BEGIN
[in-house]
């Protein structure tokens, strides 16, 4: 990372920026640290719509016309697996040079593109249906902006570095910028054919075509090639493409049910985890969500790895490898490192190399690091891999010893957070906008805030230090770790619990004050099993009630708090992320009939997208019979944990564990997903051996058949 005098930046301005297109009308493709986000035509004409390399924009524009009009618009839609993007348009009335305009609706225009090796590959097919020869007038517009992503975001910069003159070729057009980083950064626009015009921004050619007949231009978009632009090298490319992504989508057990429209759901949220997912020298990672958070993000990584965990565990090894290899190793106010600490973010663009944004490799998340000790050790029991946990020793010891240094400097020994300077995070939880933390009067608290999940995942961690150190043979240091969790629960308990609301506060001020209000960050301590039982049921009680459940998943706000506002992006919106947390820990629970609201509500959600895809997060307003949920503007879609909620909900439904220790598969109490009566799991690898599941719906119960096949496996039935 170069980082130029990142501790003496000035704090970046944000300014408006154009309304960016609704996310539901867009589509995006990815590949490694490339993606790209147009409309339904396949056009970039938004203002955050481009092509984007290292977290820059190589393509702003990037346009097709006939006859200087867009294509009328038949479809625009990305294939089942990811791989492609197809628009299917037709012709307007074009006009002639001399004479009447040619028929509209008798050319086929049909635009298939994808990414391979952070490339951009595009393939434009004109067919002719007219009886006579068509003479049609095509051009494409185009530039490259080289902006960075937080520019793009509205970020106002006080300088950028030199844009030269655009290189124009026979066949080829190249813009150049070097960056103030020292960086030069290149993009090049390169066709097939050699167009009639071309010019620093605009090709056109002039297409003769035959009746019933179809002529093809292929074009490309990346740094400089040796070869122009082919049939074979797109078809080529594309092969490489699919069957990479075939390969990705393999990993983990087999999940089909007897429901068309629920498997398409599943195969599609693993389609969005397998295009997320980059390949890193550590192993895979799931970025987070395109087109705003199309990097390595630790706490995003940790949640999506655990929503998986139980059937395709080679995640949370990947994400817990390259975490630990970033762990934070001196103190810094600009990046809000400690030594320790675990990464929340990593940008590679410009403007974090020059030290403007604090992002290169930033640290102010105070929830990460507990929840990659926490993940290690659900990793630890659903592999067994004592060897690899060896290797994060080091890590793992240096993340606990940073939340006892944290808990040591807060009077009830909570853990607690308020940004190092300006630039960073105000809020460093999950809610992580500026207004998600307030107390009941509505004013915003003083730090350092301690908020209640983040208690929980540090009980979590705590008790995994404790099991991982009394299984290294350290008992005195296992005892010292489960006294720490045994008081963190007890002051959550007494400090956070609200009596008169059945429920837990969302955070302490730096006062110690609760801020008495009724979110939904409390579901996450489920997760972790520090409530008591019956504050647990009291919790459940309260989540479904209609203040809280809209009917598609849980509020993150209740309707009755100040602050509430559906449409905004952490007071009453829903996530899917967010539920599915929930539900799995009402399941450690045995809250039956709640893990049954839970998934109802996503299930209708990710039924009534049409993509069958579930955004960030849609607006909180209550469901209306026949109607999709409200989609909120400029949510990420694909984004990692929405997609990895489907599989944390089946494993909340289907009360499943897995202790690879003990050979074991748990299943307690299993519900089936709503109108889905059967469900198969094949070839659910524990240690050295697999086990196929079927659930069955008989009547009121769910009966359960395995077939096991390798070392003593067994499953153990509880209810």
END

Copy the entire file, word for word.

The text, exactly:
[in-house]
């Protein structure tokens, strides 16, 4: 990372920026640290719509016309697996040079593109249906902006570095910028054919075509090639493409049910985890969500790895490898490192190399690091891999010893957070906008805030230090770790619990004050099993009630708090992320009939997208019979944990564990997903051996058949 005098930046301005297109009308493709986000035509004409390399924009524009009009618009839609993007348009009335305009609706225009090796590959097919020869007038517009992503975001910069003159070729057009980083950064626009015009921004050619007949231009978009632009090298490319992504989508057990429209759901949220997912020298990672958070993000990584965990565990090894290899190793106010600490973010663009944004490799998340000790050790029991946990020793010891240094400097020994300077995070939880933390009067608290999940995942961690150190043979240091969790629960308990609301506060001020209000960050301590039982049921009680459940998943706000506002992006919106947390820990629970609201509500959600895809997060307003949920503007879609909620909900439904220790598969109490009566799991690898599941719906119960096949496996039935 170069980082130029990142501790003496000035704090970046944000300014408006154009309304960016609704996310539901867009589509995006990815590949490694490339993606790209147009409309339904396949056009970039938004203002955050481009092509984007290292977290820059190589393509702003990037346009097709006939006859200087867009294509009328038949479809625009990305294939089942990811791989492609197809628009299917037709012709307007074009006009002639001399004479009447040619028929509209008798050319086929049909635009298939994808990414391979952070490339951009595009393939434009004109067919002719007219009886006579068509003479049609095509051009494409185009530039490259080289902006960075937080520019793009509205970020106002006080300088950028030199844009030269655009290189124009026979066949080829190249813009150049070097960056103030020292960086030069290149993009090049390169066709097939050699167009009639071309010019620093605009090709056109002039297409003769035959009746019933179809002529093809292929074009490309990346740094400089040796070869122009082919049939074979797109078809080529594309092969490489699919069957990479075939390969990705393999990993983990087999999940089909007897429901068309629920498997398409599943195969599609693993389609969005397998295009997320980059390949890193550590192993895979799931970025987070395109087109705003199309990097390595630790706490995003940790949640999506655990929503998986139980059937395709080679995640949370990947994400817990390259975490630990970033762990934070001196103190810094600009990046809000400690030594320790675990990464929340990593940008590679410009403007974090020059030290403007604090992002290169930033640290102010105070929830990460507990929840990659926490993940290690659900990793630890659903592999067994004592060897690899060896290797994060080091890590793992240096993340606990940073939340006892944290808990040591807060009077009830909570853990607690308020940004190092300006630039960073105000809020460093999950809610992580500026207004998600307030107390009941509505004013915003003083730090350092301690908020209640983040208690929980540090009980979590705590008790995994404790099991991982009394299984290294350290008992005195296992005892010292489960006294720490045994008081963190007890002051959550007494400090956070609200009596008169059945429920837990969302955070302490730096006062110690609760801020008495009724979110939904409390579901996450489920997760972790520090409530008591019956504050647990009291919790459940309260989540479904209609203040809280809209009917598609849980509020993150209740309707009755100040602050509430559906449409905004952490007071009453829903996530899917967010539920599915929930539900799995009402399941450690045995809250039956709640893990049954839970998934109802996503299930209708990710039924009534049409993509069958579930955004960030849609607006909180209550469901209306026949109607999709409200989609909120400029949510990420694909984004990692929405997609990895489907599989944390089946494993909340289907009360499943897995202790690879003990050979074991748990299943307690299993519900089936709503109108889905059967469900198969094949070839659910524990240690050295697999086990196929079927659930069955008989009547009121769910009966359960395995077939096991390798070392003593067994499953153990509880209810």